Most of our guests already had an understanding of the seriousness of the weather situation. However, a couple people were a little too casual and insisted they would get a rental car to leave the area Tuesday morning, or Monday night as the hurricane came ashore. We had to sit them down and explain that one does not drive through a hurricane and that they needed to leave the hotel within the next 24 hours. We spent the day calling airline offices and bus stations. However, we are pretty sure that now everybody understands how serious this situation is. It’s not always fun being the parent.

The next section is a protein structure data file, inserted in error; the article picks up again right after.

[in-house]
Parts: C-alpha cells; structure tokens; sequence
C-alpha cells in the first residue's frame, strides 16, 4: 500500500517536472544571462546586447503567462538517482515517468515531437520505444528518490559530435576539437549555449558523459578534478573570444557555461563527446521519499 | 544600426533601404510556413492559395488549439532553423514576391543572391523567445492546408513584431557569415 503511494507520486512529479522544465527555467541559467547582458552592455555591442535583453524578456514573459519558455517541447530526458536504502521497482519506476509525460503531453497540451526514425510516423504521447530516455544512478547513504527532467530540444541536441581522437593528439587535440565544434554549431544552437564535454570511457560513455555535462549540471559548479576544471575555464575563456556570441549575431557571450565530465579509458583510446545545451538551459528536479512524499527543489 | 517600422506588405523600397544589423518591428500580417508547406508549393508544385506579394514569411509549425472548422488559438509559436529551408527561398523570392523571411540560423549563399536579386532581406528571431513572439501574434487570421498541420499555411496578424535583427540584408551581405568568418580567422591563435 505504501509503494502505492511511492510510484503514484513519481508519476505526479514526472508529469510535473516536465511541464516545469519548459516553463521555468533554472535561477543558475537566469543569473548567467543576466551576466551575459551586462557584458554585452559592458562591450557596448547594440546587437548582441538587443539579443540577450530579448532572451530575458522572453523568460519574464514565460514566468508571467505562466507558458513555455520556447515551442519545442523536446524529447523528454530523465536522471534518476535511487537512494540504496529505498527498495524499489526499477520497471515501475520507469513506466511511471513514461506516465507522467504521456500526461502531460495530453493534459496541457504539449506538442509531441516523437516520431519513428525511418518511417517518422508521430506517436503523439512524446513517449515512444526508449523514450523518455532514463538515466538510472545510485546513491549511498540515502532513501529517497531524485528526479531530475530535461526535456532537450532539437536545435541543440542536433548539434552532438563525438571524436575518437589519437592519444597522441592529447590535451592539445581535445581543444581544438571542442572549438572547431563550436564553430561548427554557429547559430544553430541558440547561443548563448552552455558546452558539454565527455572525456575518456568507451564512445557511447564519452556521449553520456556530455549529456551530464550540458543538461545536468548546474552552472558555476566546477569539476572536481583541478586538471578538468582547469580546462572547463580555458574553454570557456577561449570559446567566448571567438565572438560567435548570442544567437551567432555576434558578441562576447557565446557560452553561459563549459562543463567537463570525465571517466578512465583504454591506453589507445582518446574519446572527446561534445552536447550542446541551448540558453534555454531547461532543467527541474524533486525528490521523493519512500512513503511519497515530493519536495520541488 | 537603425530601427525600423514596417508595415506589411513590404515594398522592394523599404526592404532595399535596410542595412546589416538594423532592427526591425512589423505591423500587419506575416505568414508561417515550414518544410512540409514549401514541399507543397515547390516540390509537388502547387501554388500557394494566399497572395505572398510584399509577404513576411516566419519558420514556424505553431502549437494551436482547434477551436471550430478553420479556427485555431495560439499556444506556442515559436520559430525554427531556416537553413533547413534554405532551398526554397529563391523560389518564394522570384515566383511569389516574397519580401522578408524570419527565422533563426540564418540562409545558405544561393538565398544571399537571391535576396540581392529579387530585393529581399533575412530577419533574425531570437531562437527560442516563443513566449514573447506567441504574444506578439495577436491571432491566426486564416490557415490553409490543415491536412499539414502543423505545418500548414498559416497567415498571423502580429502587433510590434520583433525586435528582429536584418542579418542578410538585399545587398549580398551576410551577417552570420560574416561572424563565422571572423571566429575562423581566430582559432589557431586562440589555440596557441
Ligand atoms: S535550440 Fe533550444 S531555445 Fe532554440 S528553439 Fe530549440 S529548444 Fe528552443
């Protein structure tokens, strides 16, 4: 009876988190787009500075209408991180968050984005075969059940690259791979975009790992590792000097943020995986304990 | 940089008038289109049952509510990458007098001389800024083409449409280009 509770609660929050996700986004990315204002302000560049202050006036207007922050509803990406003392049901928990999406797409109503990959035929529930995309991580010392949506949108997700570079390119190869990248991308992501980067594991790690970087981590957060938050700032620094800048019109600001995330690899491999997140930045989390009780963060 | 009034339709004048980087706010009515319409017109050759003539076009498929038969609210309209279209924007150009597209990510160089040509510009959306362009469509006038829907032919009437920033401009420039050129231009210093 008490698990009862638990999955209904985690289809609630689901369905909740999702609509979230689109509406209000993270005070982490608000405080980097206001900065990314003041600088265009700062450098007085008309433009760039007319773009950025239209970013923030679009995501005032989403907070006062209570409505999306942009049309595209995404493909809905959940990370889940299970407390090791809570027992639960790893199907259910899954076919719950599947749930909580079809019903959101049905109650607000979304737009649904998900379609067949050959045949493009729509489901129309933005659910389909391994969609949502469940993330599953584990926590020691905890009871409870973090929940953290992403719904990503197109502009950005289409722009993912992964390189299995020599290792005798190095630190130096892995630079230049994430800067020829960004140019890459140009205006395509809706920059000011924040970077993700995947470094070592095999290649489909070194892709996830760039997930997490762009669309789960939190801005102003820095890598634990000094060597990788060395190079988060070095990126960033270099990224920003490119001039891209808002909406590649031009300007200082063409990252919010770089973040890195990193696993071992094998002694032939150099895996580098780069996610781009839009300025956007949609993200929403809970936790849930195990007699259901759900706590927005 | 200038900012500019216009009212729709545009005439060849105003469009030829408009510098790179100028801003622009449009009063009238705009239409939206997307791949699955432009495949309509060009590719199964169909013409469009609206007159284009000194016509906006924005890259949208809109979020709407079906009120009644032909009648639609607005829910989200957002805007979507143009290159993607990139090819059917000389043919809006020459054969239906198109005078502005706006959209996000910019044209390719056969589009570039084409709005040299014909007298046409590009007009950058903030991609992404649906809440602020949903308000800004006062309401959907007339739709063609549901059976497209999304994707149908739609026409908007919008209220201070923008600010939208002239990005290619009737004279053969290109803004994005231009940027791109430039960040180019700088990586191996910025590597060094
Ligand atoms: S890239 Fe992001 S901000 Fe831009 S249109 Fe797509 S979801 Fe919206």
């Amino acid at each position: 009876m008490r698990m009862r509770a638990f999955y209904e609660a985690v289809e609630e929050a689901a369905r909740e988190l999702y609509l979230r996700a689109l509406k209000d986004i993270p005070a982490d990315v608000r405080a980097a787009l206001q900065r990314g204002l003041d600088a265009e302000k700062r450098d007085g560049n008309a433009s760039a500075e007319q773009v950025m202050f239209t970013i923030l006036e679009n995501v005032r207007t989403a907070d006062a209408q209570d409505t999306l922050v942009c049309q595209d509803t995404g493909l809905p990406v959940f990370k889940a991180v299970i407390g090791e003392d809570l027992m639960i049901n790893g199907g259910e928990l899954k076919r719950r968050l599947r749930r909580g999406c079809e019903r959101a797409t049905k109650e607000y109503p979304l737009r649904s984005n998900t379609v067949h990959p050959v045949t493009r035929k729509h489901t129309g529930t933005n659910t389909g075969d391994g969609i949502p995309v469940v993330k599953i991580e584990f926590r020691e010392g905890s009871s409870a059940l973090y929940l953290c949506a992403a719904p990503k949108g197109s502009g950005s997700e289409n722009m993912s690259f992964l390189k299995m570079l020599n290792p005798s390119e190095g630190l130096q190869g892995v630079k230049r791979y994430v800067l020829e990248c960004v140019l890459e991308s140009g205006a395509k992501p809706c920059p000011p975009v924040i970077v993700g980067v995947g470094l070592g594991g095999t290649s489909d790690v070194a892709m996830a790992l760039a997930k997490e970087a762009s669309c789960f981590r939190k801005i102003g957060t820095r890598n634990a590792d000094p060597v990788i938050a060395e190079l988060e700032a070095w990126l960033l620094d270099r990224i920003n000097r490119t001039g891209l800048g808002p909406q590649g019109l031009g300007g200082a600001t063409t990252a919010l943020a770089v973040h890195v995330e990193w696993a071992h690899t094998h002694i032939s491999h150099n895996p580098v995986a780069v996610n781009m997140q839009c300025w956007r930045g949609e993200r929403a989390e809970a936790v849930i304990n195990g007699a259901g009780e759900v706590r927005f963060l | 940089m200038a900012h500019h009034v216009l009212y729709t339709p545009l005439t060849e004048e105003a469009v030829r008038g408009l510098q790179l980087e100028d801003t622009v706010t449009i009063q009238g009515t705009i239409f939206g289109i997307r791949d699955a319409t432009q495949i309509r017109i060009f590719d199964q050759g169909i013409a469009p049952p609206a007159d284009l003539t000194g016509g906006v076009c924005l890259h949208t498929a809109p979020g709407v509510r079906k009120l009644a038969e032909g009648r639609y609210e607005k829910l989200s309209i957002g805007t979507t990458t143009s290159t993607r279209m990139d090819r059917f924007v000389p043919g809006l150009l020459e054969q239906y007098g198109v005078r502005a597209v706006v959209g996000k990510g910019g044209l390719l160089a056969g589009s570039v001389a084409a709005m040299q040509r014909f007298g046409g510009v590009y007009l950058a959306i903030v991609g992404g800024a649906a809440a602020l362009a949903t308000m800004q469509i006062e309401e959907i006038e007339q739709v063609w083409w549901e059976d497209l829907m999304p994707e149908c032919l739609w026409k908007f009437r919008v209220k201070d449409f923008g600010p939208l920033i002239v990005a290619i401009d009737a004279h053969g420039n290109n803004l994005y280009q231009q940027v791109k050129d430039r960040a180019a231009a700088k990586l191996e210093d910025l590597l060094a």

The mood in Playa is still pretty calm. We had lunch with our friends Karent and Alex who own La Quinta Pasión restaurant just down the street from the hotel. Like us, they are a little frightened but continue on with their daily routine. They plan on keeping their restaurant open tomorrow (Sunday) and then closing on Monday and riding out the hurricane in their nearby home with their two dogs and a friend. Most of the ex-pats we’ve spoken to are taking a similar attitude, boarding up their houses, hoping for the best and preparing for the worst. However, there is no sense of despair or panic anywhere in Playa that we have seen. We think people and the government learned a lot from Emily and Wilma two years ago.